Curator: Camille Hong Xin
Exhibition: And the Transformation Reveals

Curatorial statement

The mystery of transformation is the central theme of my exhibition, is largely inspired by Rainer Maria Rilke’s poetry, which was essential for his creative process and understanding of humanity’s true nature. Critic A.S. Kline wrote that Rilke considered “his constant task as transformation, of himself into another, of the world into the mind, of external phenomena into internal, of things into thoughts, of being into consciousness and becoming." In his poem, Duino Elegies, Rilke envisions - for human and for Earth - a reciprocal transformation. To a real extent, they become each other. The great existential poet went through an alchemic transformation crafting his art, so have his readers for the past century.

In ancient Greek, the word is metamorphosis. The idea of metamorphosis is an essential part of beings. What do we do in order to participate in transformation, to change and be changed? The selected works in this exhibition not only point to a process where the essence and/or appearance are reconfigured, but also offer us a mind and body experience where our being is transformed from within. They aim to discover and illuminate our inner poetry, emotional conflicts and spiritual inquiries in specific narrations between time and space, history and memory, nature and greed, and life and death.

This exhibition is located along Bay Street from Dundas Street to Front Street.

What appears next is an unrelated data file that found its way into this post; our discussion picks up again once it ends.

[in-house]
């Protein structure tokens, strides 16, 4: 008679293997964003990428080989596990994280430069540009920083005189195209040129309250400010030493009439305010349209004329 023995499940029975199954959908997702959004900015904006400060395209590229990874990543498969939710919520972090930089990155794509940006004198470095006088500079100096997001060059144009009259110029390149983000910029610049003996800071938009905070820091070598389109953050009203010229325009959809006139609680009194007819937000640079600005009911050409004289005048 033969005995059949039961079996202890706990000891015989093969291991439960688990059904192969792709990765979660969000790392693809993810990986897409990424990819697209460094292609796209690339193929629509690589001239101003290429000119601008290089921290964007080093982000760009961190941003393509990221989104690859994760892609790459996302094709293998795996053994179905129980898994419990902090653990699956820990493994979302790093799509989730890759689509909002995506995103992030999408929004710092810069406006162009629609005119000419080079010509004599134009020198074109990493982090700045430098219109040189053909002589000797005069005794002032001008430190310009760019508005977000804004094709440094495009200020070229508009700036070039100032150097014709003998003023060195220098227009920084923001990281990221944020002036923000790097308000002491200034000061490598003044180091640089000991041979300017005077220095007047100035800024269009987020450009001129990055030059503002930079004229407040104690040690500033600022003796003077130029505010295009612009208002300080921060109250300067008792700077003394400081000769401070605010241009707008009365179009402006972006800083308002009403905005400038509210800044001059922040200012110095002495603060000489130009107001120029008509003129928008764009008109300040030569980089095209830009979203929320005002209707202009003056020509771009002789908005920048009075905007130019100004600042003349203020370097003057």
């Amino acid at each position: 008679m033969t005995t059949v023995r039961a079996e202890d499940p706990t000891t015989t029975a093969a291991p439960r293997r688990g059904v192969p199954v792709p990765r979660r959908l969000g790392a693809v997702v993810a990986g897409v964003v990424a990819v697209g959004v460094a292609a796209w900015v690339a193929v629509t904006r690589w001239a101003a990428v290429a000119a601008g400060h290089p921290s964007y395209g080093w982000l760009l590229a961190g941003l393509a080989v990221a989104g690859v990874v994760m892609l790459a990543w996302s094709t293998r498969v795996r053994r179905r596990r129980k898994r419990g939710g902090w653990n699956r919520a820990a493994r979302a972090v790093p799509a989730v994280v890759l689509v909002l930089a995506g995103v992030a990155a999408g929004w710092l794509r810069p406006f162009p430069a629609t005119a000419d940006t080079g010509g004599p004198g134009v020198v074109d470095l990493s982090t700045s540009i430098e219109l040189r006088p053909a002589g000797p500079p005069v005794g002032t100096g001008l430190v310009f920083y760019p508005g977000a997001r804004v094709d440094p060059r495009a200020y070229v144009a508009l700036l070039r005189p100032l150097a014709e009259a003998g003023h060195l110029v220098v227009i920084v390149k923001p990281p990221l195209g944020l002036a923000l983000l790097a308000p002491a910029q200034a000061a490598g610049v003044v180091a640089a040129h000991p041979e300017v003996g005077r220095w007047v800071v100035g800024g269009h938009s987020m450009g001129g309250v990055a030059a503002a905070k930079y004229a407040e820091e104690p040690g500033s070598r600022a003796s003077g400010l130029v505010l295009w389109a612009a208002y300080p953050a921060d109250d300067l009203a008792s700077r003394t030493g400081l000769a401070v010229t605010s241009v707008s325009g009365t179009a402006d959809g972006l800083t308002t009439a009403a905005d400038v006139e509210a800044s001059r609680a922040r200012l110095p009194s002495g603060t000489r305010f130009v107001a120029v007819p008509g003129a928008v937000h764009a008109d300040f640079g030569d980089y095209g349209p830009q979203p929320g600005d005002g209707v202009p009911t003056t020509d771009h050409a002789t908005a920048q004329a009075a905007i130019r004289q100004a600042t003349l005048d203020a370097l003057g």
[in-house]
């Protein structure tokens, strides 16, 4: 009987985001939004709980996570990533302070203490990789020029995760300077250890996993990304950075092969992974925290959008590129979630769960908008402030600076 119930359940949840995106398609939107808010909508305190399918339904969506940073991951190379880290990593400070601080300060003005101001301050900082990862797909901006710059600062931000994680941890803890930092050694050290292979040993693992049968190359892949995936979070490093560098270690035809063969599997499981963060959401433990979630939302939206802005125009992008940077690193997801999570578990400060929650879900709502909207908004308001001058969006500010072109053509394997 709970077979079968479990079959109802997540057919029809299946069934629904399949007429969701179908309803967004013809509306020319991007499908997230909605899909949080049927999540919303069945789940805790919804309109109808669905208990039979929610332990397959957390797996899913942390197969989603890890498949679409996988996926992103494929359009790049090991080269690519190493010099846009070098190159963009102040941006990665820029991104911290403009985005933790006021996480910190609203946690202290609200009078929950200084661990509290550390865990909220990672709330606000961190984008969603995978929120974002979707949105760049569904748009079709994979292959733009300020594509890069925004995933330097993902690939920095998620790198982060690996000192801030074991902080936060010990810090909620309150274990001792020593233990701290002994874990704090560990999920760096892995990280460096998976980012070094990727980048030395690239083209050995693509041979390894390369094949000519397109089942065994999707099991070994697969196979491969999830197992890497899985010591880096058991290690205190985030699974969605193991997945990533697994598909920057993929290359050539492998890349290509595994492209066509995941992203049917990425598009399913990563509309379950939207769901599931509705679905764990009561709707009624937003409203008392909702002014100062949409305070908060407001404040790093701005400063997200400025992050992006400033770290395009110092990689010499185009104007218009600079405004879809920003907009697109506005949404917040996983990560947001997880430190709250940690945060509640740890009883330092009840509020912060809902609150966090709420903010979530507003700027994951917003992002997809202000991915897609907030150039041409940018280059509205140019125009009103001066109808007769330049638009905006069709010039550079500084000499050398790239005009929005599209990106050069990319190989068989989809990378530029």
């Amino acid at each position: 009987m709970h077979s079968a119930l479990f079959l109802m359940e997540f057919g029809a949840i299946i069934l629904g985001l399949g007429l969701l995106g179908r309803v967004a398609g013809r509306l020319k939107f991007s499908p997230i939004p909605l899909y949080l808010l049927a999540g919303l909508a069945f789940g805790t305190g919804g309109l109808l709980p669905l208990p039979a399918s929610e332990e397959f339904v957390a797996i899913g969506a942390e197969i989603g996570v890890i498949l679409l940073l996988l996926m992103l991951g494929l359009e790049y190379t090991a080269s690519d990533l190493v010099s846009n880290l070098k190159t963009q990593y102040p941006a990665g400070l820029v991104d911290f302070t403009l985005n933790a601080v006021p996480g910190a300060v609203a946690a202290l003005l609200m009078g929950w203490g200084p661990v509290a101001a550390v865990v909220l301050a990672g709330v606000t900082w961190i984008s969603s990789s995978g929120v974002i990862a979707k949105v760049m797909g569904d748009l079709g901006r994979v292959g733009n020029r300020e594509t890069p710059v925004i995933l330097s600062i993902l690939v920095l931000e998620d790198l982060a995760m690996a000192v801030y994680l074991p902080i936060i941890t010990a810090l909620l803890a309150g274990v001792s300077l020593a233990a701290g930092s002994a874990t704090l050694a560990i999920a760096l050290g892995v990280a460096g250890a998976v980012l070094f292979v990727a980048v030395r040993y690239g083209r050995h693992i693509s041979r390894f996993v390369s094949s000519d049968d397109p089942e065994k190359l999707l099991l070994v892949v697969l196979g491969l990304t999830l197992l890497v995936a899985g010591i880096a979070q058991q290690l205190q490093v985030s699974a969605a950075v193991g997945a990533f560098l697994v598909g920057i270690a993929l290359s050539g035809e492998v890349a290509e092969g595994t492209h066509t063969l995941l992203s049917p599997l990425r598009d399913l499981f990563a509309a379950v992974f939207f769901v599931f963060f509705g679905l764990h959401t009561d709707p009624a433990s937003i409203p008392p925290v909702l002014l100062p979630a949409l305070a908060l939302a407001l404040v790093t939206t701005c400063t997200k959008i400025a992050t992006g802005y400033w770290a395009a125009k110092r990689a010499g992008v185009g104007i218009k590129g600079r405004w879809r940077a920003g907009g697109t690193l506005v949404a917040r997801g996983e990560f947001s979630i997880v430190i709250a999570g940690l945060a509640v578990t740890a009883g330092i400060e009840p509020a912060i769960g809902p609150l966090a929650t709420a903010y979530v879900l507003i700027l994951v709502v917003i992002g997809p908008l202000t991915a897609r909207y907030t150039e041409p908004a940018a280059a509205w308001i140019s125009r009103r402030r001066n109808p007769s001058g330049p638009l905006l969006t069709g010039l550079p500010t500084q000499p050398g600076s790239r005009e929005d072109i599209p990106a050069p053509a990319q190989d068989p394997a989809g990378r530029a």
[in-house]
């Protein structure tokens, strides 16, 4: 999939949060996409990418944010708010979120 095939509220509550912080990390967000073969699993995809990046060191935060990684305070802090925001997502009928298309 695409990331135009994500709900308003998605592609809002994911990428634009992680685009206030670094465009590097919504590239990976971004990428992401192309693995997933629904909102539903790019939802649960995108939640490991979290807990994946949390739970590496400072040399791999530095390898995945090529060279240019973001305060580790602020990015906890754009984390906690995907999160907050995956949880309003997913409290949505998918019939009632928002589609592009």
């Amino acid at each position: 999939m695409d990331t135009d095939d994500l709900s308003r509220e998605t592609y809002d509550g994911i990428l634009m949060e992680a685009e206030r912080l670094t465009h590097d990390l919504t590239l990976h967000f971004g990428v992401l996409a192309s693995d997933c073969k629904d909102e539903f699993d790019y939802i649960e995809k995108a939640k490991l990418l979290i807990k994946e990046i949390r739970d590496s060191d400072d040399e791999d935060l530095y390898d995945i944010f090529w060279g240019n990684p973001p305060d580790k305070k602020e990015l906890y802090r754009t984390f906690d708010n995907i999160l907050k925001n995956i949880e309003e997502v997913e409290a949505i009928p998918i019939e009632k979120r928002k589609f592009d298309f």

Projects include Bill Viola (Los Angeles, USA) with Transfigurations, Daniel Canogar (Madrid, Spain) with Asalto Toronto, Lisa Park (New York, USA) and Peggy Baker (Toronto, Canada) with Eunoia II and Kurt Bigenho (New York/ Los Angeles, USA) with Everyone Thinks the Same Thought.

Facing the Sky

Curator: Louise Déry
Exhibition: Facing The Sky

Curatorial statement

Artists have always turned their eyes to the sky and many of them, today, are following in the grand romantic tradition, standing as explorers with their heads raised towards outer space, observing its immensity, evoking its boundlessness while at the same revealing its poetry, mystery and magic.

In a world where the sky is being sold by the piece to meet the demands of the communication industry and in which formidable powers are busy hiding information or spying on our transmitted signals, artists will look at the night to reveal it and to shape the invisible in its multiple dimensions: exploration of the infinite, contemplation of its intangible power and consideration of its fragility. They will also contribute to reinvent the geography of the night as well as remind us of the ambivalence of our relation with the night-world, a world of bright stars as much as black holes, of dreams as much as fear, of survival as much as apocalypse, of heaviness and weightlessness.

The sky begins level with the surface of the earth. It makes visible the alternation between day and night. As ‘night-walkers’, we enter into the vertigo of the nocturnal sky.

This exhibition features 10 projects along the waterfront between Bay Street and Harbourfront Centre.

Projects include Julie C. Fortier (Rennes, France) with Smelling the Sky, Zacharias Kunuk (Igloolik, Nunavut) with Qapirangajug: Inuit Knowledge and Climate Change and Myriam Yates (Sherbrooke, Canada) with Plantetarium/Terminal .

 

Independent Projects produced by Toronto's art community

Toronto artists, cultural and educational institutions, museums, galleries and neighbourhoods participate each year by producing their own one-of-a-kind projects that transform the city. The full list of 2016 Independent Projects will be announced in August 2016.


Nuit Blanche Toronto is Toronto’s annual all-night celebration of contemporary art, produced by the City of Toronto in collaboration with Toronto’s arts community. Since 2006, the event has featured more than 1,300 official art installations created by nearly 4,600 artists and has generated more than $268 million in economic impact for Toronto.